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Multiple studies indicate that N-methyl-D-aspartate (NMDA) receptor hypofunction underlies some of the deficits associated with schizophrenia. One approach for improving NMDA receptor function is to enhance occupancy of the glycine modulatory site on the NMDA receptor by increasing the availability of the endogenous coagonists D-serine. Here, we(More)
Phosphodiesterase 10A (PDE10A) is a novel target for the treatment of schizophrenia that may address multiple symptomatic domains associated with this disorder. PDE10A is highly expressed in the brain and functions to metabolically inactivate the important second messengers cAMP and cGMP. Here we describe effects of a potent and orally bioavailable PDE10A(More)
Current treatments for insomnia, such as zolpidem (Ambien) and eszopiclone (Lunesta), are γ-aminobutyric acid type A (GABAA)-positive allosteric modulators that carry a number of side effects including the potential to disrupt cognition. In an effort to develop better tolerated medicines, we have identified dual orexin 1 and 2 receptor antagonists (DORAs),(More)
T-type calcium channels are important in burst firing and expressed in brain regions implicated in schizophrenia. Therefore, we examined the effects of novel selective T-type calcium channel antagonists in preclinical assays predictive of antipsychotic-like activity. TTA-A2 blocked the psychostimulant effects of amphetamine and MK-801 and decreased(More)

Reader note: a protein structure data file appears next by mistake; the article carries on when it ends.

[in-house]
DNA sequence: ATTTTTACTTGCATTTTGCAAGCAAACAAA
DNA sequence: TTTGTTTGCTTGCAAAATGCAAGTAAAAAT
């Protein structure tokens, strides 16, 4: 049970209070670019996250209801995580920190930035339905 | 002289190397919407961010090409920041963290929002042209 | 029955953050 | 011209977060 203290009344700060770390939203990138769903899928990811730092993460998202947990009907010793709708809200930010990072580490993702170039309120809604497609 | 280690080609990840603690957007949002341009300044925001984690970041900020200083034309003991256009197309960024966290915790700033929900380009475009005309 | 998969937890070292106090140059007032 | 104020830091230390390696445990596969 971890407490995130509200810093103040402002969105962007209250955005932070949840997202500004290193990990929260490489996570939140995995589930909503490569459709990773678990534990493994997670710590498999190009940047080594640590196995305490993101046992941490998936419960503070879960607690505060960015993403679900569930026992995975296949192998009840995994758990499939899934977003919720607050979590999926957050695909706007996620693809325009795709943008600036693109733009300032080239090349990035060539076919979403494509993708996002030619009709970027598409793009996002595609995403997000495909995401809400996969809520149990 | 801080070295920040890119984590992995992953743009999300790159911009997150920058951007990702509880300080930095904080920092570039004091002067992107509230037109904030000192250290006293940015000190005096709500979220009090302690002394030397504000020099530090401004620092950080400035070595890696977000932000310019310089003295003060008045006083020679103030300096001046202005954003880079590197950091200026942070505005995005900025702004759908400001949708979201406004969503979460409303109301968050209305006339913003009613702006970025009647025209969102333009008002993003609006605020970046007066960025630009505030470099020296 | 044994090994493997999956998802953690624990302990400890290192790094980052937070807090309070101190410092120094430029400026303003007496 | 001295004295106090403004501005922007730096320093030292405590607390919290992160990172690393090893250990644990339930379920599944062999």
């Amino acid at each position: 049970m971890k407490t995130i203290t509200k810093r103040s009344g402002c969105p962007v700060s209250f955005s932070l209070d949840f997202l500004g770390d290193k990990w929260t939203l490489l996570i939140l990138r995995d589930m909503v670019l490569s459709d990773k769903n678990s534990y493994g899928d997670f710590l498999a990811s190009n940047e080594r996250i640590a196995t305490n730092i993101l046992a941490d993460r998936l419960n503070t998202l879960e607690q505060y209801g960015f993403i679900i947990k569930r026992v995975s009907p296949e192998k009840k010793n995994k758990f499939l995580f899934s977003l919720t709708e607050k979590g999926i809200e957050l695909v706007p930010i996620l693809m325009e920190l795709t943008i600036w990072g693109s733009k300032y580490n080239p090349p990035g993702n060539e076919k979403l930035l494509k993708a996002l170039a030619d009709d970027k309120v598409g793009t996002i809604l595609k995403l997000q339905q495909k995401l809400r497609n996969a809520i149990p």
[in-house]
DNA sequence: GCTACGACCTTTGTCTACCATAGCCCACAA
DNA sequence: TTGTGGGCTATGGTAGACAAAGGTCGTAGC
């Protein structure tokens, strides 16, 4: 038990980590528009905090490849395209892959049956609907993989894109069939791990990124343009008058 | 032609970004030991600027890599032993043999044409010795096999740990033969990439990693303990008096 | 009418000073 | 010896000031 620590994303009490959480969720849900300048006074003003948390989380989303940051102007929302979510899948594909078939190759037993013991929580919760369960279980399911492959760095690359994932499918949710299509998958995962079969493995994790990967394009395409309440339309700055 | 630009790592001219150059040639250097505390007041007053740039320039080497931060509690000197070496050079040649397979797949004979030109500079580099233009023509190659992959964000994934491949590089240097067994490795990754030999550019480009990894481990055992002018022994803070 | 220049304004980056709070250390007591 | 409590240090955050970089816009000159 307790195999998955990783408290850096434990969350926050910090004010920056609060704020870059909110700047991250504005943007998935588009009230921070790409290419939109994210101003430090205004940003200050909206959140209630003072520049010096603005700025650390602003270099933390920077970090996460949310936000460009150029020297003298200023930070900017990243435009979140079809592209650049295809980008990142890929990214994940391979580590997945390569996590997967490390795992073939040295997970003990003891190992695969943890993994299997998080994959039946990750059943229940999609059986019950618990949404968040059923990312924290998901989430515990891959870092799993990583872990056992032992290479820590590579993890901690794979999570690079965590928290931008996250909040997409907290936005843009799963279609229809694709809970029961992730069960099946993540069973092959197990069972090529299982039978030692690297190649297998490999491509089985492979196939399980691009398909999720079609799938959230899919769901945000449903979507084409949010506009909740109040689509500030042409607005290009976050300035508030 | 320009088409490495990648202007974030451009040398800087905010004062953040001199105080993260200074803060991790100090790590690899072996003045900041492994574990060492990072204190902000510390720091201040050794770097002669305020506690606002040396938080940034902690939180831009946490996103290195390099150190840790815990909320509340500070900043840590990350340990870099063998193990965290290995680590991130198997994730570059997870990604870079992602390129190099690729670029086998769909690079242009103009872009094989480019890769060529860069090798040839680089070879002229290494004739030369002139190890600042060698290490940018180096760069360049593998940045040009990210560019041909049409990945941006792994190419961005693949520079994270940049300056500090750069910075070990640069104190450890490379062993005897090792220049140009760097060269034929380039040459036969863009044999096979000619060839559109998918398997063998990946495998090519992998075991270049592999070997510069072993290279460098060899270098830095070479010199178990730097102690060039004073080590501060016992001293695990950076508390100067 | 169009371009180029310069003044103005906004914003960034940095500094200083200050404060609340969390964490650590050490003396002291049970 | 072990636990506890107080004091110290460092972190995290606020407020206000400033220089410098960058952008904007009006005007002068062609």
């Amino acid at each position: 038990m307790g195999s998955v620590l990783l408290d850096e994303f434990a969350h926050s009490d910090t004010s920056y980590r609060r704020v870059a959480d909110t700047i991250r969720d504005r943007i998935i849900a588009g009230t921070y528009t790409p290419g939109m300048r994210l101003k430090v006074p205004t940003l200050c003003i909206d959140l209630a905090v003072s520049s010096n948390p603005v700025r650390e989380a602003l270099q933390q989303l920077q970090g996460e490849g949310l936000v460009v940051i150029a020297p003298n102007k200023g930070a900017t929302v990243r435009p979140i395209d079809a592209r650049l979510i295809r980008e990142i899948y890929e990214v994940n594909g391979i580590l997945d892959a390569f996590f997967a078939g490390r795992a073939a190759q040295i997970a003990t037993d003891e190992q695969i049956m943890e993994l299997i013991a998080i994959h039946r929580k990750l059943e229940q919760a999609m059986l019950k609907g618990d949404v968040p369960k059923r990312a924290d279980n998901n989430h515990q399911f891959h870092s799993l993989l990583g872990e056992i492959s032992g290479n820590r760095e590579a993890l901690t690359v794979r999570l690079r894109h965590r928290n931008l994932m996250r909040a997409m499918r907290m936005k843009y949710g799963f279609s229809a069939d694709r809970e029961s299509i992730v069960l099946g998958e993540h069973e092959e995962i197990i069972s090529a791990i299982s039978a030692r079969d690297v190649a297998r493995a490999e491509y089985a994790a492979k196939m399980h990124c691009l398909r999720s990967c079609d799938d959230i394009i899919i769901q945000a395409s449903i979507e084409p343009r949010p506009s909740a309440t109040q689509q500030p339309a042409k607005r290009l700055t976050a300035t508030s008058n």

Dual orexin receptor antagonists (DORAs) are a potential treatment for insomnia that function by blocking both the orexin 1 and orexin 2 receptors. The objective of the current study was to further confirm the impact of therapeutic mechanisms targeting insomnia on locomotor coordination and ethanol interaction using DORAs and gamma-aminobutyric acid(More)
The current standard of care for insomnia includes gamma-aminobutyric acid receptor A (GABAA) activators, which promote sleep as well as general central nervous system depression. Dual orexin receptor antagonists (DORAs) represent an alternative mechanism for insomnia treatment that induces somnolence by blocking the wake-promoting effects of orexin(More)
UNLABELLED Neuronal inclusions of hyperphosphorylated and aggregated tau protein are a pathological hallmark of several neurodegenerative tauopathies, including Alzheimer's disease (AD). The hypothesis of tau transmission in AD has emerged from histopathological studies of the spatial and temporal progression of tau pathology in postmortem patient brains.(More)
Dual orexin receptor antagonists (DORAs) induce sleep by blocking orexin 1 and orexin 2 receptor-mediated activities responsible for regulating wakefulness. DORAs represent a potential alternative mechanism to the current standard of care that includes the γ-aminobutyric acid (GABA)A receptor-positive allosteric modulators, eszopiclone and zolpidem. This(More)
A series of N-heterocyclic pyridinone catechol-O-methyltransferase (COMT) inhibitors were synthesized. Physicochemical properties, including ligand lipophilic efficiency (LLE) and clogP, were used to guide compound design and attempt to improve inhibitor pharmacokinetics. Incorporation of heterocyclic central rings provided improvements in physicochemical(More)
Chronic insomnia is defined as a persistent difficulty with sleep initiation maintenance or non-restorative sleep. The therapeutic standard of care for this condition is treatment with gamma-aminobutyric acid (GABA)A receptor modulators, which promote sleep but are associated with a panoply of side effects, including cognitive and memory impairment. Dual(More)